April Fools’ Issue: Without blueprints, construction halts

Reader’s note: This story is satirical in nature and published in a spoof issue.

Zoning officials this week deemed GW’s massive science and engineering building structurally unsound, and construction workers are blaming the University for refusing to print a blueprint.

The city’s chief building inspector found multiple defects in the Science and Engineering Hall after it was completed last week, including a shaky foundation that indicated an imminent collapse.

The company leading the project, Klark Konstruction, said crews could not recall details – including where to lay the walls and how many stories to build – because University officials banned workers from writing down specific parts of the plan.

GW has followed a pattern of failing to write reports and plans since the school admitted it flubbed admissions data in November and hired a firm to conduct an audit. But that audit was never written down and administrators only received an oral report from investigators.

Administrators, including GW’s top development officer Ah GiveMeANight, gave an oral report of the building’s plans at a closed-down zoning meeting in fall 2010. Multiple city and GW officials said the University did not present written documentation of any kind.

“I’m pretty sure the final building is entirely different than what GW originally proposed,” Bob Builder said.

When asked why the blueprints were never put into writing, Babysitter #1 said, “We are ignoring your request. Please do not expect an answer before your deadline.”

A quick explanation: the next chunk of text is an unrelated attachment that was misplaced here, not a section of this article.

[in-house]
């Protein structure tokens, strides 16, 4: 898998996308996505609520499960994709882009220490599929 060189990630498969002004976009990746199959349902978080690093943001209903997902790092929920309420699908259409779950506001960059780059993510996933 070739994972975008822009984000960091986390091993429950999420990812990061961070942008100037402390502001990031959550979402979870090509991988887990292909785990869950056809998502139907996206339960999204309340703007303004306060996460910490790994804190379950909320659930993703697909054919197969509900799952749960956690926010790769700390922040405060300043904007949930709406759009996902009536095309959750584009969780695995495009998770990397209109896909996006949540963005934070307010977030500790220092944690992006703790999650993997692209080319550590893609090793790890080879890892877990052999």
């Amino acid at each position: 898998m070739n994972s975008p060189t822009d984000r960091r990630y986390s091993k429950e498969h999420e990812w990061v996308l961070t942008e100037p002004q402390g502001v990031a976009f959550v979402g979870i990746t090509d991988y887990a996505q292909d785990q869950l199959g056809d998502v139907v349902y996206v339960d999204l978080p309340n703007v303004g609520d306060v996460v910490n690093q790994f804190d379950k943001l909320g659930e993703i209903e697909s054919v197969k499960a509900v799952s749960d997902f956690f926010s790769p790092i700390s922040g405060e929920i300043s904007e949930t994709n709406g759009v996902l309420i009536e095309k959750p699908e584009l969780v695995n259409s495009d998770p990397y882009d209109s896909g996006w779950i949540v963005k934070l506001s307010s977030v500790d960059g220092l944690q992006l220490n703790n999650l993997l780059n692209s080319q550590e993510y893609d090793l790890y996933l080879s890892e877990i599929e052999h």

The $275 million building, meant to boost the University’s research profile, is GW’s most expensive and pointless to date.

University President Power Napp said last month that he doesn’t think the “super shiny” building will improve the quality of GW’s science and engineering students. But multiple administrators, including Napp, said it would make a “stellar new stop” on the prospective student tour route.

Junior Skippy Magoo said he was extremely frustrated to hear the project’s construction had been halted, and would be demanding answers.

The political science major said he didn’t care about taking classes in the building, but cited the severe personal stress he endured from the twice-daily blastings near his dorm room.

“What the hell were they blowing up if they didn’t know what they were doing?!” Magoo said.

In addition to causing early-morning earthquakes, the project also hiked up tuition and caused bickering among the handful of science-related departments at GW.

More than a dozen faculty members declined to comment for this story because they’re too busy not doing research to answer phone calls or emails.

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